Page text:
Stop Cravings for Bad Foods

Q: Why Do I Crave Foods That Are “Bad” For Me?

A: This is a big question. Part of the answer involves understanding the relationship between your individual digestive system and the wide variety of food choices out there. Much of what passes for “food” has not even been grown in the ground. Start with this: eat real food. Eat food that HAS grown in the ground, optimally in certified organic soil, and choose food that grew there in the good earth not too long ago.

Each person has a unique relationship with food depending on various factors. For example, family background. How was food presented to you as a child? Was candy given as a bribe or treat? Food choices would ideally also be predicated on blootype. Also, consider your caloric requirements: how much do you exercise, are you mostly sedentary during the day, is your day-to-day work highly mentally demanding?

When you crave a certain food, and it’s a whole food (such as a juicy ripe peach) and when you eat that food and feel good and satisfied, then you are responding to a need for the nutrients and psychological benefits of that particular food. However, if you get a rash around your mouth or your tongue swells up, the message is strong and clear that you need to avoid peaches.If you crave a candy bar, for another example, and you eat the candy bar and feel good for a few minutes but then don’t feel so good, but still want another candy bar the next day, or the next hour, then perhaps you’re “addicted” to the candy.

There are two basic questions you can ask yourself to sort out whether something you crave contains a nutrient your body truly needs, or whether you’re looking at a harmful addiction.

  1. First, how do you feel after consuming the desired food?
  2. Second, does a small portion of the desired food satisfy you, or do you continue to have cravings?

In women, there is a connection between the throat and the vagina. The base of the uterus, which opens into the vagina, is called the cervix. Behind the throat are the neck bones: the cervical spine. We are vulnerable in these areas. Many women with eating disturbances have issues around communication and self-knowledge, or their sense of their own unique power. Women who feel out of control about what goes in their mouths (or vaginas) are going to be, understandably, grumpy or withdrawn or uncomfortable with intimacy. There can be varying degrees of these expressions. Luckily, there has been a lot of information about “eating disorders” published in the past decades and women no longer need to feel alone with these confusions. Therapy and research can help with both the “why” and the “how to change” aspects of dis-ordered eating. In looking at “why” you binge eat, forgive if possible and love anyway if possible and, most of all, re-commit to yourself, which is really all you have control over in this life.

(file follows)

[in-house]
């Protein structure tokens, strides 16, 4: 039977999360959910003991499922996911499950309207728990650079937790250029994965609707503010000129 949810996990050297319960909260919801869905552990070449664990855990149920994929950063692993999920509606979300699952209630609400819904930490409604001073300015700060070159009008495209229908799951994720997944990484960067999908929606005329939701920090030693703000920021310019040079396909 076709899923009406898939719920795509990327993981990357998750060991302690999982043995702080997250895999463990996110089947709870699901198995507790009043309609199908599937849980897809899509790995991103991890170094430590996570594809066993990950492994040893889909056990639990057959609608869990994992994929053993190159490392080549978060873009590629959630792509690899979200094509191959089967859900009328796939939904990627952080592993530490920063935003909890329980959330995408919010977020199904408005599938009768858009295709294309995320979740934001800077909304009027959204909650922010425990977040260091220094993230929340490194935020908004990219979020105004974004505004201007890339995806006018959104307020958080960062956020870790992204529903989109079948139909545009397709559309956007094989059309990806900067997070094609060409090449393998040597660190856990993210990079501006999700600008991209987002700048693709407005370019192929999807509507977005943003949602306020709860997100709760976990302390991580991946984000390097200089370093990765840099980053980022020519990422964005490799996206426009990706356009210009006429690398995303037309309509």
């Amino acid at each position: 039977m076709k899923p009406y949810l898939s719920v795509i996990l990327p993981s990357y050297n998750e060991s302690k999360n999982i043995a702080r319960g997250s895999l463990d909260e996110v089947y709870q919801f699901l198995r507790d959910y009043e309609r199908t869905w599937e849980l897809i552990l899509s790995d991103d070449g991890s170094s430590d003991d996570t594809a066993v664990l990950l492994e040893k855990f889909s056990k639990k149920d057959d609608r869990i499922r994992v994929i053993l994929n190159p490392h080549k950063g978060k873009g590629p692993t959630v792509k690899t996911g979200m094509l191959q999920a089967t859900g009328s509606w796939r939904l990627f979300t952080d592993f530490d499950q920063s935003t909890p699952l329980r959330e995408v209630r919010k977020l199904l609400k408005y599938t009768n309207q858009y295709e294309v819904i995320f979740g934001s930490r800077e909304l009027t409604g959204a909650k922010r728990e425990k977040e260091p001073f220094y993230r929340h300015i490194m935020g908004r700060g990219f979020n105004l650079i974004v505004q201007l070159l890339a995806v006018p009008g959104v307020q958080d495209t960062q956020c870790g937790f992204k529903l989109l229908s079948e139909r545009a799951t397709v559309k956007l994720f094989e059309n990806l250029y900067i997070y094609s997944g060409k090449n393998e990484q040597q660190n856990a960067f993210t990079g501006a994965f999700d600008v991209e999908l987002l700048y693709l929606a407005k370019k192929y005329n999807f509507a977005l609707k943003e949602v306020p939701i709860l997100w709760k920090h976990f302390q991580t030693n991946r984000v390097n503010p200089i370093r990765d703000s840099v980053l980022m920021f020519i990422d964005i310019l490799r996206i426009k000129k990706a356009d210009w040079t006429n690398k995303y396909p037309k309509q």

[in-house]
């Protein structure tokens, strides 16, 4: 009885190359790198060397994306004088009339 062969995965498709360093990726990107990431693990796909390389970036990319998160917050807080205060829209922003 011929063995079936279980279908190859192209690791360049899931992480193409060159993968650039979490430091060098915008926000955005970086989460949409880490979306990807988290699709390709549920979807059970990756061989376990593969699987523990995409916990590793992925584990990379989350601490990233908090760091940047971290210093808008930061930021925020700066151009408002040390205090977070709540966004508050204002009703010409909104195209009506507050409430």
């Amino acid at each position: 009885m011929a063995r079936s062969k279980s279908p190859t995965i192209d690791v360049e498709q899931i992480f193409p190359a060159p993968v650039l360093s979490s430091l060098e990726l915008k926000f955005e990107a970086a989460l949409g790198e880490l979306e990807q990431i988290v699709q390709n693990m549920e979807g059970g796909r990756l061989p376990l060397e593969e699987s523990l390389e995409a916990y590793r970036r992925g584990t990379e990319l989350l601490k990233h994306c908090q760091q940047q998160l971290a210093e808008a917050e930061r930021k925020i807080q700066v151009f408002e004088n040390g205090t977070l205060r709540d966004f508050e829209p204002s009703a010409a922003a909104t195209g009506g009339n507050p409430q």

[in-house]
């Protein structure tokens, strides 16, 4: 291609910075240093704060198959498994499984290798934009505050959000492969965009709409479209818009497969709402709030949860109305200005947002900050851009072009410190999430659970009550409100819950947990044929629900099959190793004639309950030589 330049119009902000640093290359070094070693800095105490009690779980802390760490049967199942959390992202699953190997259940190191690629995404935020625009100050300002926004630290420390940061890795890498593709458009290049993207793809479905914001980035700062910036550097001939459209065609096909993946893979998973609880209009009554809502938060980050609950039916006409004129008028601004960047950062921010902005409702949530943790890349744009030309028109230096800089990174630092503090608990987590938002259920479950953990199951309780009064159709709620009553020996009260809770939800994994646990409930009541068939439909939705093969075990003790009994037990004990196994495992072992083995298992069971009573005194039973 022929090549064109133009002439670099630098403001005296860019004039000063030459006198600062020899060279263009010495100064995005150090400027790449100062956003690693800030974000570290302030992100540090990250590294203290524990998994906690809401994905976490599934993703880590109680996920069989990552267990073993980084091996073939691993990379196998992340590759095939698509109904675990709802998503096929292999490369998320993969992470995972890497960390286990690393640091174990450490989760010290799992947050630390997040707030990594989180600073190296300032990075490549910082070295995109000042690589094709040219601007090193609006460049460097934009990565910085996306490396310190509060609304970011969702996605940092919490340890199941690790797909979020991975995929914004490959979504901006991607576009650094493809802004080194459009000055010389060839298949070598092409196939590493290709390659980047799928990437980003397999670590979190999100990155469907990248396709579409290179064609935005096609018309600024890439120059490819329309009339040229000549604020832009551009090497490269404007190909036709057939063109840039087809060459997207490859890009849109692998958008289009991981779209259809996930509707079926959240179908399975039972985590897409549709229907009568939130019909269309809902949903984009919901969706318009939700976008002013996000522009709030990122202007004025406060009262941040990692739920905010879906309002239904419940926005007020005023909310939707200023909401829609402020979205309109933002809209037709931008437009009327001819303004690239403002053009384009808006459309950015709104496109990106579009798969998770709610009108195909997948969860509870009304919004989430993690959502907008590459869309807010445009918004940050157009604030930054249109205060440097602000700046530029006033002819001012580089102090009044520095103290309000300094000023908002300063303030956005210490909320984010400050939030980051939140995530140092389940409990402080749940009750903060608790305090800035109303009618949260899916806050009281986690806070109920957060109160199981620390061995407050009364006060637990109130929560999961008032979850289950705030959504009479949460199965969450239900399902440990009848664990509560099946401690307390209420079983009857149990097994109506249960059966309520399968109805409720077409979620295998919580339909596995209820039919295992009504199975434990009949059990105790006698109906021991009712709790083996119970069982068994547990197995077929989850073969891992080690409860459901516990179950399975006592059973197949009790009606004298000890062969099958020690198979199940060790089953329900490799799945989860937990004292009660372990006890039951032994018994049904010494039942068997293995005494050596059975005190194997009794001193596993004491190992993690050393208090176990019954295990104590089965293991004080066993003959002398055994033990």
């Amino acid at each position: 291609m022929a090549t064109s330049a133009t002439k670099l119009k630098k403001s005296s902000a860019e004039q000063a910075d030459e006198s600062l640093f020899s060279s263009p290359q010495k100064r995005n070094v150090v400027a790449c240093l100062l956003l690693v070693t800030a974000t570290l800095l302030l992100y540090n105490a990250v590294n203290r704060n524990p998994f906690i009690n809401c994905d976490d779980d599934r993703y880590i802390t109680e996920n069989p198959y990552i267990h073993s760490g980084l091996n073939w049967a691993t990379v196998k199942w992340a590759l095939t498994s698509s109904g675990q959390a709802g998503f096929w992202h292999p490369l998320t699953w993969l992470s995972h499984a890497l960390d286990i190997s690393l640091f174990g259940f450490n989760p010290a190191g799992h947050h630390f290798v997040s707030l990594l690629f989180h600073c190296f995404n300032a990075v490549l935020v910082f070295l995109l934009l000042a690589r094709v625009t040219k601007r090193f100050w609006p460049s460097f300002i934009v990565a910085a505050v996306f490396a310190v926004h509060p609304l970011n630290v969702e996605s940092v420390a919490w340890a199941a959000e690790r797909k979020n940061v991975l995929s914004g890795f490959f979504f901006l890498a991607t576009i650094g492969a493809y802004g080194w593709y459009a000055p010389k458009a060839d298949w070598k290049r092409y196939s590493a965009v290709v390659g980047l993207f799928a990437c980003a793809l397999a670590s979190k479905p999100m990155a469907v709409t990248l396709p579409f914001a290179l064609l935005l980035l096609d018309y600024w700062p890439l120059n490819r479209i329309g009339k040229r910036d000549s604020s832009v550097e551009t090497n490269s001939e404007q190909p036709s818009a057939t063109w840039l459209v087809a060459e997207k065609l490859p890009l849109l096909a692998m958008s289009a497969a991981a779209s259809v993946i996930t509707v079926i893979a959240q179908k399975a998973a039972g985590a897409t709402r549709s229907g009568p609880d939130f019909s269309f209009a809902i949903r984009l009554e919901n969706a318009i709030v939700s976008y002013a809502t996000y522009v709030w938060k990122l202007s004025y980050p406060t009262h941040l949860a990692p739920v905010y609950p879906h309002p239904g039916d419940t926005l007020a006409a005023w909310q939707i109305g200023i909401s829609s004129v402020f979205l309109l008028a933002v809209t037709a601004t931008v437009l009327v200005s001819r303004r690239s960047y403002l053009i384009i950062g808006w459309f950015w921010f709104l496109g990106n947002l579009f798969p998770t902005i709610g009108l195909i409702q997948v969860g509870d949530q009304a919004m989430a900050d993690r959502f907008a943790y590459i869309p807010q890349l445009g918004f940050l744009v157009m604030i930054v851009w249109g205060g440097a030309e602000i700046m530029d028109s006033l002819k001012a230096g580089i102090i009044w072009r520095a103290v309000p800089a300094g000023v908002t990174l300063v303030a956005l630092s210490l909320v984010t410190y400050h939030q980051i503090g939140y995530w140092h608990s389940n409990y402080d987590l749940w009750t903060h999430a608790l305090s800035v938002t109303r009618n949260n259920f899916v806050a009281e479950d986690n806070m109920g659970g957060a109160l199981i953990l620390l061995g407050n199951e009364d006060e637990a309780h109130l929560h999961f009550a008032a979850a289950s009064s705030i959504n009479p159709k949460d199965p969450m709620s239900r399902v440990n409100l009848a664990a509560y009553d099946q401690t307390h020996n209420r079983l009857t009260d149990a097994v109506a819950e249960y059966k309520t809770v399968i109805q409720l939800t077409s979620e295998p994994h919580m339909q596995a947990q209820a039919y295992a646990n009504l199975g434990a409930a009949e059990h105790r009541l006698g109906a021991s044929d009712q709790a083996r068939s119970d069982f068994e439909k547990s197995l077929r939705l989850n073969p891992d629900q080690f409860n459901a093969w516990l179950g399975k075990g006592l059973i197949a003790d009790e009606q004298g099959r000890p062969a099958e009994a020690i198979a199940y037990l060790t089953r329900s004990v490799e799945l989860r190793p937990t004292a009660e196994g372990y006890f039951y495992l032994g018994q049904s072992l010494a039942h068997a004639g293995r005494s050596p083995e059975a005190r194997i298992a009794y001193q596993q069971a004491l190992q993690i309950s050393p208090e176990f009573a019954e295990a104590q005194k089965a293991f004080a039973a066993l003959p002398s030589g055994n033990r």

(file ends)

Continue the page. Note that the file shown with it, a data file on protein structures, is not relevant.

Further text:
“How to” get past dis-ordered eating involves developing a taste for healthy food, regular exercise (start with walking 15 minutes daily), good sleep hygiene (don’t short-change yourself) and staying aware.

Another tip: try to catch the behavior as far in advance as possible. By that I mean if you are planning to go to the store for some cookies that you don’t really need, decide RIGHT NOW to instead take a soothing bath, call a friend, write a letter, pick up a favorite book of poetry, spend time with someone you love whatever is authentic for you. These are clearly better choices. And easier to make than if you get all the way to the store, to the cash register, cookies in hand at that point it’s almost too late. But not quite.

And even if you can’t stop the binge, you can forgive yourself and spend some quiet time tuning into how you really feel now; how does your heart feel? How does your tummy feel? Put your hands on your body, one on the heart and one on the tummy and just FEEL. The small quiet voice of your own truth can only be heard, and appreciated, when you are listening.

Meanwhile, supplemental chromium, 200-500 mcg daily, can really help with sugar cravings. Chocolate cravings, specifically, may indicate low magnesium status: take 500-1000 mg of magnesium at bedtime, as it is also a gentle muscle relaxant. Also consider trace minerals potassium (99mcg daily), zinc (in the form of picolinate, 30 mg daily) and selenium (200-500 mcg daily) will help to offset imbalances that could create unhealthy food cravings.